Nonetheless, once I started making friends with actual guys, the stereotypes began to fall away one by one. No longer did I characterize the whole male species as being somehow dangerous. I began to realize they’re just people, like myself. And, I soon found that a lot of them can actually be pretty cool.

4. It lets you feel comfortable having a feminine/masculine side – According to psychology, no one is all “masculine” or all “feminine“. This doesn’t mean anything strange or that gender differences aren’t important. It simply means that we each have different sides of our personality—and not all of them fit neatly into boxes.

Around my guy friends, I often feel a freedom to let out my sarcasm and joke around in a way that might come across odd with a close girl friend. Meanwhile, I was once talking with a guy friend who confided that most boys don’t like to sit around and have discussions, so it would be difficult trying to sit around and just talk with another guy. With our opposite gender friends, we can feel free to let sides of ourselves show that might not come out otherwise.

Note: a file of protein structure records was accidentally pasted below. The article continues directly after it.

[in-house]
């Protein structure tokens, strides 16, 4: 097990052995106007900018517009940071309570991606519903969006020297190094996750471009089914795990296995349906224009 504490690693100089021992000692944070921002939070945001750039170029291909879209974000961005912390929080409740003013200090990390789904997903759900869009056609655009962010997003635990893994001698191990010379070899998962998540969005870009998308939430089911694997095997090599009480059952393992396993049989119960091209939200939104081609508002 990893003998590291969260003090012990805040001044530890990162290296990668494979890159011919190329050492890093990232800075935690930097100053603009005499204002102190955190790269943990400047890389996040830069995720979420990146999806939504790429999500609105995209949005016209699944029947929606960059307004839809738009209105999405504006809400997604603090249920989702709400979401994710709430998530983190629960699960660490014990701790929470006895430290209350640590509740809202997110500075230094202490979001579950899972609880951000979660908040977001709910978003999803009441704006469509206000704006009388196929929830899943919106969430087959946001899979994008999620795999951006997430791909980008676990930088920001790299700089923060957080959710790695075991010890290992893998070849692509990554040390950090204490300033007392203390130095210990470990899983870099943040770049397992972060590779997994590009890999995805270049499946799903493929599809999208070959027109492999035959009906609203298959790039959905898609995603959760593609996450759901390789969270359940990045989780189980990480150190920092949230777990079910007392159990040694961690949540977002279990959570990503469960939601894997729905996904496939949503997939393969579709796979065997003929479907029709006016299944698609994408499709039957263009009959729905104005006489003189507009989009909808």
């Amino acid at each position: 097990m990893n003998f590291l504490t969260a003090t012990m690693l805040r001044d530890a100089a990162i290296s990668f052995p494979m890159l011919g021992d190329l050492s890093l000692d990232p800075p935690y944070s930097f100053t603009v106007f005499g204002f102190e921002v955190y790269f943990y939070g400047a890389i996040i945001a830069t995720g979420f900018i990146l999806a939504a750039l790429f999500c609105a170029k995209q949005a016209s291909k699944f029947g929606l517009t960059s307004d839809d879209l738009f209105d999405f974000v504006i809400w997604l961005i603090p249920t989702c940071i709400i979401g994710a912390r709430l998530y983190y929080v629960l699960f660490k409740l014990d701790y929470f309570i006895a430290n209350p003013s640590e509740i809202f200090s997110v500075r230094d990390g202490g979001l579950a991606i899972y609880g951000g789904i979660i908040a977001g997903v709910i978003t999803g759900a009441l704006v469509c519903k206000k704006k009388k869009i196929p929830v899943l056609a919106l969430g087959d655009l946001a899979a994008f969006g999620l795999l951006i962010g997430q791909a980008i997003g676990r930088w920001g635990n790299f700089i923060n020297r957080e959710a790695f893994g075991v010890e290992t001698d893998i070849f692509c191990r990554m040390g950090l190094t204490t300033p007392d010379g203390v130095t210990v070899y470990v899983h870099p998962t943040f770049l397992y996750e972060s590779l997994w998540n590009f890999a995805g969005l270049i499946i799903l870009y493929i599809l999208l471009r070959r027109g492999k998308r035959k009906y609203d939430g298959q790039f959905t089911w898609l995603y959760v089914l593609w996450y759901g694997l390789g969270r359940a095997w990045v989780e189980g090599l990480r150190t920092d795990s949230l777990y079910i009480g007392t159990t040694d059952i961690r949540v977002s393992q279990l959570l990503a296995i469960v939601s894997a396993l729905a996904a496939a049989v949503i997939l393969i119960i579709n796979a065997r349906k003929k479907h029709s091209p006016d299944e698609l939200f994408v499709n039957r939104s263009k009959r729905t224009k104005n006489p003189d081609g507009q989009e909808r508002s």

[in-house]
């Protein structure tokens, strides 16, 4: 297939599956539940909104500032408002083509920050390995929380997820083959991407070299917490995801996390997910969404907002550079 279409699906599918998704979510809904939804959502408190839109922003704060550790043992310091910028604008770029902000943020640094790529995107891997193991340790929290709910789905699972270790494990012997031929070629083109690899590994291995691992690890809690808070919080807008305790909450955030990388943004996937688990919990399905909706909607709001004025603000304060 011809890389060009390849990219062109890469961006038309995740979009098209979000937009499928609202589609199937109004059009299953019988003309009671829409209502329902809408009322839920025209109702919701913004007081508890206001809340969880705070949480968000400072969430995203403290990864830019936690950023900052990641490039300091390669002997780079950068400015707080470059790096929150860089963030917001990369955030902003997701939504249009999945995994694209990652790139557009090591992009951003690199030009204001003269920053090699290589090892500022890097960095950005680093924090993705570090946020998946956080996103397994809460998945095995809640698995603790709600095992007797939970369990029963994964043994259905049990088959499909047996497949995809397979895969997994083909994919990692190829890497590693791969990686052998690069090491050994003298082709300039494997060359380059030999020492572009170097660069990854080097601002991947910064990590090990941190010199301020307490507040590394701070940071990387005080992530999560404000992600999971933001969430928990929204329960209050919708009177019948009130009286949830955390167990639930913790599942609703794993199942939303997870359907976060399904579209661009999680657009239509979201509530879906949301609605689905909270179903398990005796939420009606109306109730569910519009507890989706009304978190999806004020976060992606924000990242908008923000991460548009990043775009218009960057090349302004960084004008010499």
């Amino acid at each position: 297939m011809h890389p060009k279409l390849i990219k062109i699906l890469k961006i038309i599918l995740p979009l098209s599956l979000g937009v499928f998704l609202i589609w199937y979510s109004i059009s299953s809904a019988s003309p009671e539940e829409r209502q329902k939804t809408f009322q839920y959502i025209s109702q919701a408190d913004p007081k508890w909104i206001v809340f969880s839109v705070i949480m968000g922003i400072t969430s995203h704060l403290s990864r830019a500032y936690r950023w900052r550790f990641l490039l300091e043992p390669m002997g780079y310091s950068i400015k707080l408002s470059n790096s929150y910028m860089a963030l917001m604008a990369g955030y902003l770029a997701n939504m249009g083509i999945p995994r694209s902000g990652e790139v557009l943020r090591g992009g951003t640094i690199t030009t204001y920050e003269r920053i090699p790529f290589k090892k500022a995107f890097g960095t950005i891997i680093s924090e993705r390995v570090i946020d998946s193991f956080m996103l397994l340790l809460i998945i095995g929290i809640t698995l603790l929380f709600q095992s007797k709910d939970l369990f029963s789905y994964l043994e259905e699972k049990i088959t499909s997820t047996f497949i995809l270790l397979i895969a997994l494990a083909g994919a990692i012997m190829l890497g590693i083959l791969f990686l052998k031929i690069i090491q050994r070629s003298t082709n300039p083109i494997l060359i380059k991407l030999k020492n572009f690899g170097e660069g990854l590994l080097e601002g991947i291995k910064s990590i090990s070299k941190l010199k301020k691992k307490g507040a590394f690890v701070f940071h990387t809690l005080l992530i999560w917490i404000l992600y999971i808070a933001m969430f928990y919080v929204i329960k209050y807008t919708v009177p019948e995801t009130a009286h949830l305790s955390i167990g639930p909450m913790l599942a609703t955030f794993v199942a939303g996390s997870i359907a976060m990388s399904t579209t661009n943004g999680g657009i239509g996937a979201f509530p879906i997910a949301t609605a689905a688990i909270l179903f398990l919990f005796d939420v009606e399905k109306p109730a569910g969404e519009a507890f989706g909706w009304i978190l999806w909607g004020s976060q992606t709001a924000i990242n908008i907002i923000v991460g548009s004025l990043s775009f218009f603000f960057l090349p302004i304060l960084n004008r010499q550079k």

How about you? Do you have any close opposite-gender friends? How do you believe they’ve helped you grow? Feel free to share in the comments!

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Just The Way You Are

“You just have to be yourself and go full with confidence and be courageous.” – Gabby Douglas

If you’ve been around the world of the internet and inspirational quotes for a while, there’s a good chance that you’ve heard the story of the goldfish. Goldfish, as we all know, were meant to swim. They have the God-given ability to live within water and breath through their gills. Nonetheless, there’s one thing a goldfish cannot do no matter how hard it tries. Fly.

To fly would go against a goldfish’s very design. They have no wings. They’re not wired to fly. A goldfish has wonderful tasks it was created for, but if it’s told it’s whole life that it should fly, the poor fish will eventually get beyond discouraged.

For many of us, that goldfish is relatable—a symbol, if you will. Many of us have spent huge portions of our lives trying to be something we’re not, only to deny the person God created us to be.